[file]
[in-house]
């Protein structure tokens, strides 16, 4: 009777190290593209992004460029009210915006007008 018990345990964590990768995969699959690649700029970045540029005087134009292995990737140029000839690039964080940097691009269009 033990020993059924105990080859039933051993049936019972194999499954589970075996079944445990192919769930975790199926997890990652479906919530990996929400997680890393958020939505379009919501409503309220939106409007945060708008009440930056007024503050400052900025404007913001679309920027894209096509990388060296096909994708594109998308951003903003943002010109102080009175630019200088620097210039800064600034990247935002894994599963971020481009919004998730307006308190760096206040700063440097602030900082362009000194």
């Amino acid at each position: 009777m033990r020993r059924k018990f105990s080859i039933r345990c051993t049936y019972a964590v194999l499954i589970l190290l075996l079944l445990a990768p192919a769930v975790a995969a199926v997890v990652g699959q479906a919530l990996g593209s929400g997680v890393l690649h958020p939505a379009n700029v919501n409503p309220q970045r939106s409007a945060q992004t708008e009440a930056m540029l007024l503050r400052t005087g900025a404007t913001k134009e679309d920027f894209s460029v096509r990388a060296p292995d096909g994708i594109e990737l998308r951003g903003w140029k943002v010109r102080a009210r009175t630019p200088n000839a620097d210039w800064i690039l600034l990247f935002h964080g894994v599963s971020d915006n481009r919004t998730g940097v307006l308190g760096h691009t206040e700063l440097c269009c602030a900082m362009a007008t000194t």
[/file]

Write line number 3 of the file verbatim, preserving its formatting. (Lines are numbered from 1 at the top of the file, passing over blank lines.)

């Amino acid at each position: 009777m033990r020993r059924k018990f105990s080859i039933r345990c051993t049936y019972a964590v194999l499954i589970l190290l075996l079944l445990a990768p192919a769930v975790a995969a199926v997890v990652g699959q479906a919530l990996g593209s929400g997680v890393l690649h958020p939505a379009n700029v919501n409503p309220q970045r939106s409007a945060q992004t708008e009440a930056m540029l007024l503050r400052t005087g900025a404007t913001k134009e679309d920027f894209s460029v096509r990388a060296p292995d096909g994708i594109e990737l998308r951003g903003w140029k943002v010109r102080a009210r009175t630019p200088n000839a620097d210039w800064i690039l600034l990247f935002h964080g894994v599963s971020d915006n481009r919004t998730g940097v307006l308190g760096h691009t206040e700063l440097c269009c602030a900082m362009a007008t000194t």